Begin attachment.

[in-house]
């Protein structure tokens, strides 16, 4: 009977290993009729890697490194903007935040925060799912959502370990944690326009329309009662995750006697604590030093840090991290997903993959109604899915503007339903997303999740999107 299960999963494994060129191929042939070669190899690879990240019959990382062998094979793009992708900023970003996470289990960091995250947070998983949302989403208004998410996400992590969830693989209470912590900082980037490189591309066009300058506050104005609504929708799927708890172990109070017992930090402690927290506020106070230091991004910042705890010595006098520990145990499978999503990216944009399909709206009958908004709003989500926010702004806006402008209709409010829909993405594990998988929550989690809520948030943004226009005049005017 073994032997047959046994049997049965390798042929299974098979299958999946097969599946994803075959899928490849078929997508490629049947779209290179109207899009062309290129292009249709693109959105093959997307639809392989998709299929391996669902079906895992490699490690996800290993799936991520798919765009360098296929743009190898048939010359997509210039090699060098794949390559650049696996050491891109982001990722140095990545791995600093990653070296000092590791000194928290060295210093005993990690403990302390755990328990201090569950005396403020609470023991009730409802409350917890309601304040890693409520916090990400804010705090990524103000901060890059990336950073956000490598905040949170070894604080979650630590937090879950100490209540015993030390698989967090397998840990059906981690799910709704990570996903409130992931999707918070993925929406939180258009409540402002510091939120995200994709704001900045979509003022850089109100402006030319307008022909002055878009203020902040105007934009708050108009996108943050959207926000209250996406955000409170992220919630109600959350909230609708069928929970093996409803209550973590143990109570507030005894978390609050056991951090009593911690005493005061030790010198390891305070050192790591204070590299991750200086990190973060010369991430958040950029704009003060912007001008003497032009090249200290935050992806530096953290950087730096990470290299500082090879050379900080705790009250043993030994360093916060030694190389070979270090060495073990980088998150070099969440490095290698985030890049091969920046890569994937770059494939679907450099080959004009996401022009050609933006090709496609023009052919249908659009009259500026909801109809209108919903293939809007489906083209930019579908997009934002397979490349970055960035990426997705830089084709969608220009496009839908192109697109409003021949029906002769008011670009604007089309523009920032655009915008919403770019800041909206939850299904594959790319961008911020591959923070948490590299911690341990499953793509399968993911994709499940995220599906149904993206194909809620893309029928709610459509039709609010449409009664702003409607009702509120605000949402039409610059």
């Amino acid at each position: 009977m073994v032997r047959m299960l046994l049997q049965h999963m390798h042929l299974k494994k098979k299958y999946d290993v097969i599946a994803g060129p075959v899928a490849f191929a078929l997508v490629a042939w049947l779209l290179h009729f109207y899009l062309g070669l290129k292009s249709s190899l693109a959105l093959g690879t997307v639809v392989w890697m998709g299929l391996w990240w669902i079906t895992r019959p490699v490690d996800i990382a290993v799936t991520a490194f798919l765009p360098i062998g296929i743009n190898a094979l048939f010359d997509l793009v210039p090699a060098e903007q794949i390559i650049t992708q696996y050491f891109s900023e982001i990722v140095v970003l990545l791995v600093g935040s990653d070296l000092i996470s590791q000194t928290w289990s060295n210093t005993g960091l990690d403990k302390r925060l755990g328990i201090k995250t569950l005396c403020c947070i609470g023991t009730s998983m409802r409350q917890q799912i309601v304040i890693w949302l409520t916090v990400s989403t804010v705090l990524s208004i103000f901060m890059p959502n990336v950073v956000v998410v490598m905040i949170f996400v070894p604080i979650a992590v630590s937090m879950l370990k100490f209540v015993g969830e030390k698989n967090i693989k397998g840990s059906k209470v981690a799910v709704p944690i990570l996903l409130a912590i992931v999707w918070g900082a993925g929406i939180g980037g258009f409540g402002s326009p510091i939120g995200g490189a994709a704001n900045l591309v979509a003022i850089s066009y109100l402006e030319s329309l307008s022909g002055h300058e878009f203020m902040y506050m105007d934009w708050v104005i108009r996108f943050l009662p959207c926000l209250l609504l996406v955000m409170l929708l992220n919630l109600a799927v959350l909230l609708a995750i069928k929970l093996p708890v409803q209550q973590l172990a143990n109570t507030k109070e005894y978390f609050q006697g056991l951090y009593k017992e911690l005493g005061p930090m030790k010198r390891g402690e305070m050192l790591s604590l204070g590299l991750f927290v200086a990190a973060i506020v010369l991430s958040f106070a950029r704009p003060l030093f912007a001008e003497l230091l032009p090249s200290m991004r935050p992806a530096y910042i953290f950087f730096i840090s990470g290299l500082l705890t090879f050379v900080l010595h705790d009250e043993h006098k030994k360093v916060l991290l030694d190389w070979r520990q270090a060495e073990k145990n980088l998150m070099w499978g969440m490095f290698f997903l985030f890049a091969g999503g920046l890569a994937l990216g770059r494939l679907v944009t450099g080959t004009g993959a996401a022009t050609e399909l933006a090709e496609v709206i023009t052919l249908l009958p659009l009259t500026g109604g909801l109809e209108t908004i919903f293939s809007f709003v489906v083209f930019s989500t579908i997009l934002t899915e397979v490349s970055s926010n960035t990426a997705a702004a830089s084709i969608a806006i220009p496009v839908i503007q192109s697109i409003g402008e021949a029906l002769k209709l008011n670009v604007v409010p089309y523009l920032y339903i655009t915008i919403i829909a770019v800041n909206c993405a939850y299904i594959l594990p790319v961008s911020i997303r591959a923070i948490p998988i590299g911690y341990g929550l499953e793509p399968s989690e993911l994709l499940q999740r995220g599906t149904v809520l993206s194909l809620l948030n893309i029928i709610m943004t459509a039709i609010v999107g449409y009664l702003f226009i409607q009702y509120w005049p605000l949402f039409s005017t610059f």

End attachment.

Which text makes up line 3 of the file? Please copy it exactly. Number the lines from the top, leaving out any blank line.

């Amino acid at each position: 009977m073994v032997r047959m299960l046994l049997q049965h999963m390798h042929l299974k494994k098979k299958y999946d290993v097969i599946a994803g060129p075959v899928a490849f191929a078929l997508v490629a042939w049947l779209l290179h009729f109207y899009l062309g070669l290129k292009s249709s190899l693109a959105l093959g690879t997307v639809v392989w890697m998709g299929l391996w990240w669902i079906t895992r019959p490699v490690d996800i990382a290993v799936t991520a490194f798919l765009p360098i062998g296929i743009n190898a094979l048939f010359d997509l793009v210039p090699a060098e903007q794949i390559i650049t992708q696996y050491f891109s900023e982001i990722v140095v970003l990545l791995v600093g935040s990653d070296l000092i996470s590791q000194t928290w289990s060295n210093t005993g960091l990690d403990k302390r925060l755990g328990i201090k995250t569950l005396c403020c947070i609470g023991t009730s998983m409802r409350q917890q799912i309601v304040i890693w949302l409520t916090v990400s989403t804010v705090l990524s208004i103000f901060m890059p959502n990336v950073v956000v998410v490598m905040i949170f996400v070894p604080i979650a992590v630590s937090m879950l370990k100490f209540v015993g969830e030390k698989n967090i693989k397998g840990s059906k209470v981690a799910v709704p944690i990570l996903l409130a912590i992931v999707w918070g900082a993925g929406i939180g980037g258009f409540g402002s326009p510091i939120g995200g490189a994709a704001n900045l591309v979509a003022i850089s066009y109100l402006e030319s329309l307008s022909g002055h300058e878009f203020m902040y506050m105007d934009w708050v104005i108009r996108f943050l009662p959207c926000l209250l609504l996406v955000m409170l929708l992220n919630l109600a799927v959350l909230l609708a995750i069928k929970l093996p708890v409803q209550q973590l172990a143990n109570t507030k109070e005894y978390f609050q006697g056991l951090y009593k017992e911690l005493g005061p930090m030790k010198r390891g402690e305070m050192l790591s604590l204070g590299l991750f927290v200086a990190a973060i506020v010369l991430s958040f106070a950029r704009p003060l030093f912007a001008e003497l230091l032009p090249s200290m991004r935050p992806a530096y910042i953290f950087f730096i840090s990470g290299l500082l705890t090879f050379v900080l010595h705790d009250e043993h006098k030994k360093v916060l991290l030694d190389w070979r520990q270090a060495e073990k145990n980088l998150m070099w499978g969440m490095f290698f997903l985030f890049a091969g999503g920046l890569a994937l990216g770059r494939l679907v944009t450099g080959t004009g993959a996401a022009t050609e399909l933006a090709e496609v709206i023009t052919l249908l009958p659009l009259t500026g109604g909801l109809e209108t908004i919903f293939s809007f709003v489906v083209f930019s989500t579908i997009l934002t899915e397979v490349s970055s926010n960035t990426a997705a702004a830089s084709i969608a806006i220009p496009v839908i503007q192109s697109i409003g402008e021949a029906l002769k209709l008011n670009v604007v409010p089309y523009l920032y339903i655009t915008i919403i829909a770019v800041n909206c993405a939850y299904i594959l594990p790319v961008s911020i997303r591959a923070i948490p998988i590299g911690y341990g929550l499953e793509p399968s989690e993911l994709l499940q999740r995220g599906t149904v809520l993206s194909l809620l948030n893309i029928i709610m943004t459509a039709i609010v999107g449409y009664l702003f226009i409607q009702y509120w005049p605000l949402f039409s005017t610059f």